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Friday, May 27, 2022
Home This infrared image from NASA’s Spitzer Space Telescope shows Messier 82, or the “Cigar galaxy,” smothered in smoky dust particles (red) blown out into space by the galaxy’s hot stars (blue). (NASA/JPL-Caltech) This infrared image from NASA's Spitzer Space Telescope shows Messier 82, or the "Cigar galaxy," smothered in smoky dust particles (red) blown out into space by the galaxy's hot stars (blue). (NASA/JPL-Caltech)

This infrared image from NASA’s Spitzer Space Telescope shows Messier 82, or the “Cigar galaxy,” smothered in smoky dust particles (red) blown out into space by the galaxy’s hot stars (blue). (NASA/JPL-Caltech)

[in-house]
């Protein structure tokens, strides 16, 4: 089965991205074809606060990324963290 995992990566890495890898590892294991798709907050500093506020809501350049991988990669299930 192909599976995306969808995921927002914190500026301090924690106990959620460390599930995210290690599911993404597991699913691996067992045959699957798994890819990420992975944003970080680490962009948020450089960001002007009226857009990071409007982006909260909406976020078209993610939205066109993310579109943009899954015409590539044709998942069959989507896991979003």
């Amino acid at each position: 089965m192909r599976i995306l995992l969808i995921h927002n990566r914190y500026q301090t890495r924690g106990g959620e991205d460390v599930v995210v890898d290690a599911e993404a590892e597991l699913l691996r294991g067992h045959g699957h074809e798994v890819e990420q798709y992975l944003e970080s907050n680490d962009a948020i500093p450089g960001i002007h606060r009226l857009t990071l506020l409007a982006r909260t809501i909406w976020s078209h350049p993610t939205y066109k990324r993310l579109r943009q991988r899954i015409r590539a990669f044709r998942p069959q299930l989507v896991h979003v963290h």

This infrared image from NASA's Spitzer Space Telescope shows Messier 82, or the "Cigar galaxy," smothered in smoky dust particles (red) blown out into space by the galaxy's hot stars (blue). (NASA/JPL-Caltech)

This infrared image from NASA’s Spitzer Space Telescope shows Messier 82, or the “Cigar galaxy,” smothered in smoky dust particles (red) blown out into space by the galaxy’s hot stars (blue). (NASA/JPL-Caltech)

Composite image of the Cigar Galaxy, a starburst galaxy about 12 million light-years away in the constellation Ursa Major. The magnetic field detected by SOFIA, shown as streamlines, appears to follow the bipolar outflows (red) generated by the intense nuclear starburst. (NASA/SOFIA/Enrique Lopez-Rodriguez; NASA/JPL-Caltech)